What To Do With Shares Of Micron Technology

About: Micron Technology Inc. (MU)
by: Mark Bern, CFA

Quantitative Analysis of Micron Technology shares using the power of free cash flow.

Analysis of Micron Technology from a Main Street vs. Wall Street perspective.

Shows the reader how to do a similar analysis on their own portfolio holdings.

If you own shares of Micron Technology (MU), you may be wondering what to do with those shares. I had a subscriber to our MarketPlace offering, Friedrich Global Research, ask me that question. I would assume that there are a lot of readers on Seeking Alpha asking that question, so I decided to write an article in order to help as many people as I can at one time.

Some of you will recall that I used MU put options for hedging in a series of articles from 2014 through 2016. Those MU puts made decent gains during 2015 because the company was still very sensitive to the price gyrations of its commodity-like memory chip business. Notice how much the stock dropped at the end of that cycle (from over $36 to less than $10).

Source: Yahoo! Finance

At some point in 2016, Micron management made a pivot to improve the ASP (average selling price) by increasingly adding higher value products to its mix. That strategy caused me to rethink my use of Micron as a candidate for my hedging strategy. I decided to drop it. But, here we are again.

Source: Yahoo! Finance

From a high over $64 to a low under $29 in just over six months. Perhaps the cycle is not completely dead after all. But one thing I am convinced of is that Micron is much more capable of rebounding and providing long-term growth than in previous cycles. I will explain this later in the article.

Micron stock was doing just fine until something new came about: a trade war with China. China buys a lot of MU’s products as components that go into a wide array of electronic equipment that Chinese manufacturers then sell domestically within China and export worldwide, especially to the U.S.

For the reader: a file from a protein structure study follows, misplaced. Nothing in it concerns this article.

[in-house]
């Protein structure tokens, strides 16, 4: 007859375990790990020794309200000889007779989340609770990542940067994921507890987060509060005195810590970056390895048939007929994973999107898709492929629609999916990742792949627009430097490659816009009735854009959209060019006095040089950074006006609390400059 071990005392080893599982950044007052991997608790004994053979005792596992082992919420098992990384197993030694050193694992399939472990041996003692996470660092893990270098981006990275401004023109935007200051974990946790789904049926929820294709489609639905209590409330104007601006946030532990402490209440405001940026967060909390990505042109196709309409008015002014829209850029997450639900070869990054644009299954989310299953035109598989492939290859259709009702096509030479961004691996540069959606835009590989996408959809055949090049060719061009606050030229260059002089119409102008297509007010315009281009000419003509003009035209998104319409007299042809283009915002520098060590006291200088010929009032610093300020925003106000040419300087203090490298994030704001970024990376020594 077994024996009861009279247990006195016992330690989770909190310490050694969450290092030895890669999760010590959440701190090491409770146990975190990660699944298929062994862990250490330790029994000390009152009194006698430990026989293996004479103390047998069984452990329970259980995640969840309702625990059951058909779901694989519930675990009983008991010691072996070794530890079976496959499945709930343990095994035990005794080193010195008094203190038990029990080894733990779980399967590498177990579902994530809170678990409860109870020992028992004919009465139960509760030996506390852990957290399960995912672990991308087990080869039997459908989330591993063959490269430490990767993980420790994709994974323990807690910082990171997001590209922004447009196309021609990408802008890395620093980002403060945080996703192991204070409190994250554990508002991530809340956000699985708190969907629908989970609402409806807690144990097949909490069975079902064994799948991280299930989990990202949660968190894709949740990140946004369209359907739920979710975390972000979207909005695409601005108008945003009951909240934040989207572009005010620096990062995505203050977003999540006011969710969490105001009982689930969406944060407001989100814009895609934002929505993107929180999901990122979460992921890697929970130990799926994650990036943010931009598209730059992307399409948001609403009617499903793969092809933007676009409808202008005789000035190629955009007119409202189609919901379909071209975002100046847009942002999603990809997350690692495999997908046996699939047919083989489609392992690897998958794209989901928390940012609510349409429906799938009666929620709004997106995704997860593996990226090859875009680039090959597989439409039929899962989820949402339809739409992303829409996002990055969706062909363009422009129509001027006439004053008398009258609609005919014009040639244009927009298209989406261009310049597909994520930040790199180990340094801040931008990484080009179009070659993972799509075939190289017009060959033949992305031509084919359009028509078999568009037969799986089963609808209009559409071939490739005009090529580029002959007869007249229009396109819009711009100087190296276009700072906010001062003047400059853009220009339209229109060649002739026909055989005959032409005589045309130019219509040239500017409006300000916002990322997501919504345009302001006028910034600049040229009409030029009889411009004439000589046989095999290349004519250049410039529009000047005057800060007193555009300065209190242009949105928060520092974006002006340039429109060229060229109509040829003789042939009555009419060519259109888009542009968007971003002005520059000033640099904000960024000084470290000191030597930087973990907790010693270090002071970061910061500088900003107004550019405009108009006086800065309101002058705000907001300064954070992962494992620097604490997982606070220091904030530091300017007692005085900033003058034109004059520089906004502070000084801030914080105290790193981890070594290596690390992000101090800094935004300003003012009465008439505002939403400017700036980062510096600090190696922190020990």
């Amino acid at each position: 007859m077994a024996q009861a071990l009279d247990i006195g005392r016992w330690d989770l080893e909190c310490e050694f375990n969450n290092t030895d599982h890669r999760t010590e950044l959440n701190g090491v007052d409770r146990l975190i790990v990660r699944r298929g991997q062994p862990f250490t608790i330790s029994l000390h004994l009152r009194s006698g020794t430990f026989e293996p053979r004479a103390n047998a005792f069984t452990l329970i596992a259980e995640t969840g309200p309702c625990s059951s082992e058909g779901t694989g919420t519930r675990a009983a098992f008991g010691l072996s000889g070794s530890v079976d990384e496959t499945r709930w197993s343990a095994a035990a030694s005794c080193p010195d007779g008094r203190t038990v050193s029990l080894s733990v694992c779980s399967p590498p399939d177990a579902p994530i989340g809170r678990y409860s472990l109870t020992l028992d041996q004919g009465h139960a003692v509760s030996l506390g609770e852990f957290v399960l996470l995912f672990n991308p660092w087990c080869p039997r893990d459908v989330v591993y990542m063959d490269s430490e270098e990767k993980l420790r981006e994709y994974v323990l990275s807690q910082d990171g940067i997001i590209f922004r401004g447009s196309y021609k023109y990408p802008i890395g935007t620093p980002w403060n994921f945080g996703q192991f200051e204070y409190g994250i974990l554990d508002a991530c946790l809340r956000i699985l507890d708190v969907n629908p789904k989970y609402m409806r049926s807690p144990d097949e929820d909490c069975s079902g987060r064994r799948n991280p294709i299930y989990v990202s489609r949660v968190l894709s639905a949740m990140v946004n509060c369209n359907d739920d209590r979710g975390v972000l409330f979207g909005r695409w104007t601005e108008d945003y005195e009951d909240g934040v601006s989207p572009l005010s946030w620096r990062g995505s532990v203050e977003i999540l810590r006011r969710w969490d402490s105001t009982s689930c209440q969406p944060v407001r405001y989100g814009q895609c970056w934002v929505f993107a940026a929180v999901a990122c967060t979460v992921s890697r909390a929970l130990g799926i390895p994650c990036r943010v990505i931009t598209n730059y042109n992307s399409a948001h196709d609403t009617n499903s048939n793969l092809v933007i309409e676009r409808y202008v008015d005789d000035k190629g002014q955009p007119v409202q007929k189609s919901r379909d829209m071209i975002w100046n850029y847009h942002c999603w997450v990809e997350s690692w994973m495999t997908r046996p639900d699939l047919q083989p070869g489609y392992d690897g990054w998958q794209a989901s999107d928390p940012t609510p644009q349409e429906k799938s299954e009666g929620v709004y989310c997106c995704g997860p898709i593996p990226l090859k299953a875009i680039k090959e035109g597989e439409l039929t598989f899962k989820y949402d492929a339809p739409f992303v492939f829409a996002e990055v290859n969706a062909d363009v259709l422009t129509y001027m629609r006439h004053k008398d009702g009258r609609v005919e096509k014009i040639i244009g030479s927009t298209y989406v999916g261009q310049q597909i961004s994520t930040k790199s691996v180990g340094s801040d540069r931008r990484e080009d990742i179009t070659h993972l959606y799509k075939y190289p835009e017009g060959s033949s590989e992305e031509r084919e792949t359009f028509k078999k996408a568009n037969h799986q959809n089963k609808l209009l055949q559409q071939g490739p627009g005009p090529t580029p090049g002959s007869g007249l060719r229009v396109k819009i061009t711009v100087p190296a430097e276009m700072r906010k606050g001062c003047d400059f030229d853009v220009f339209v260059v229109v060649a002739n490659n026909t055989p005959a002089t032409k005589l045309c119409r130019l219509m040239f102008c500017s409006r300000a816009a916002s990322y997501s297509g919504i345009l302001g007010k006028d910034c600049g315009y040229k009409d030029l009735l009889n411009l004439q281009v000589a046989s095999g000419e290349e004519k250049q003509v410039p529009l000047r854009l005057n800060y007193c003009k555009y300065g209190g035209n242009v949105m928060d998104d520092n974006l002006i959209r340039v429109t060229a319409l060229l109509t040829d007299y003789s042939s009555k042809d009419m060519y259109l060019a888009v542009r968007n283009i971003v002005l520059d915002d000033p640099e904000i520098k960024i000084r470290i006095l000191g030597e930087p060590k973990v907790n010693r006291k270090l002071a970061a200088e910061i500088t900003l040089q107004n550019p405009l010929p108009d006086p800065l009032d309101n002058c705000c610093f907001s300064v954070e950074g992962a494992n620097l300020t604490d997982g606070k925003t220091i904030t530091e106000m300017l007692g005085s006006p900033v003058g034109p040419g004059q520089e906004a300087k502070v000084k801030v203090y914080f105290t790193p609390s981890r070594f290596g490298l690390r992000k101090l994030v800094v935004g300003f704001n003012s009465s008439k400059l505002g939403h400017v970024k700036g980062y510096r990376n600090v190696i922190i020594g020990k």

The tariffs created worries, especially for Micron’s Chinese customers. The current slowdown in sales is reportedly due to a glut of inventory in the supply chain of MU customers. Assuming that Chinese customers stocked up on MU components ahead of tariffs initially being imposed, that would make sense. Now, we just need to wait until that inventory stock is worked through to more normal levels (one to two quarters) and for negotiations between China and the U.S. to be resolved positively and MU stock could actually rebound very nicely. But there is a big “if” in there.

On January 9, 2019, Seeking Alpha's Senior News Editor Brady Betz reported this: "Micron +3% on upgrade for faster recover (update).” The gist of the news was that Micron shares now offer a better value than when priced above $60. Duh!

There are plenty of articles on Seeking Alpha that will explain how much Micron has transformed its business model. I like this one, which is somewhat dated, but there are plenty of other articles explaining the pros and cons of what the company is up to from an operations and market standpoint.

What I want to do is to provide an analysis of Micron’s FCF (free cash flow) and how we use it to determine how efficiently the company is operating as well as how the stock is valued by Wall Street. Remember: a company may have excellent management and generate superior results but it is not a bargain at any price.

Main Street Vs. Wall Street

In analyzing Micron Technology, we will present some unique ratios that our Friedrich Investing System uses and will present a real-time quantitative analysis that will demonstrate the power of free cash flow in the investment process. We hope that this example and explanation will enable readers to analyze portfolio holdings of their own using our methodology. At the same time, we will explain how the methodology involved in this analysis came about.

Main Street is where Micron operates and Wall Street is where its shares trade. The Micron shares are available for purchase on Wall Street in the public domain, and the company has little control over its share price in the short term.